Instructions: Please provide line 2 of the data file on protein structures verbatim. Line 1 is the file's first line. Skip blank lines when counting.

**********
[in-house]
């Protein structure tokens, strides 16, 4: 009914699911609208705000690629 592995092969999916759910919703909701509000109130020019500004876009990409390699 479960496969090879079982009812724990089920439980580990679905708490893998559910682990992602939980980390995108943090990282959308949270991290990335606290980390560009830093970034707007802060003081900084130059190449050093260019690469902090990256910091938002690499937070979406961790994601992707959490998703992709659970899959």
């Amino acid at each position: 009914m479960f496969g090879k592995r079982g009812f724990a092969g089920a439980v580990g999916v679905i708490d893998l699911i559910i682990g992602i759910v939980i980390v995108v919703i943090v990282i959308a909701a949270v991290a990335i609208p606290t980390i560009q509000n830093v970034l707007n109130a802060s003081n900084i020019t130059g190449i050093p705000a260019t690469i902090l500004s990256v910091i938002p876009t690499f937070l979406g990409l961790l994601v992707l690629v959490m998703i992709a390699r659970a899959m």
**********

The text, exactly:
């Protein structure tokens, strides 16, 4: 009914699911609208705000690629 592995092969999916759910919703909701509000109130020019500004876009990409390699 479960496969090879079982009812724990089920439980580990679905708490893998559910682990992602939980980390995108943090990282959308949270991290990335606290980390560009830093970034707007802060003081900084130059190449050093260019690469902090990256910091938002690499937070979406961790994601992707959490998703992709659970899959």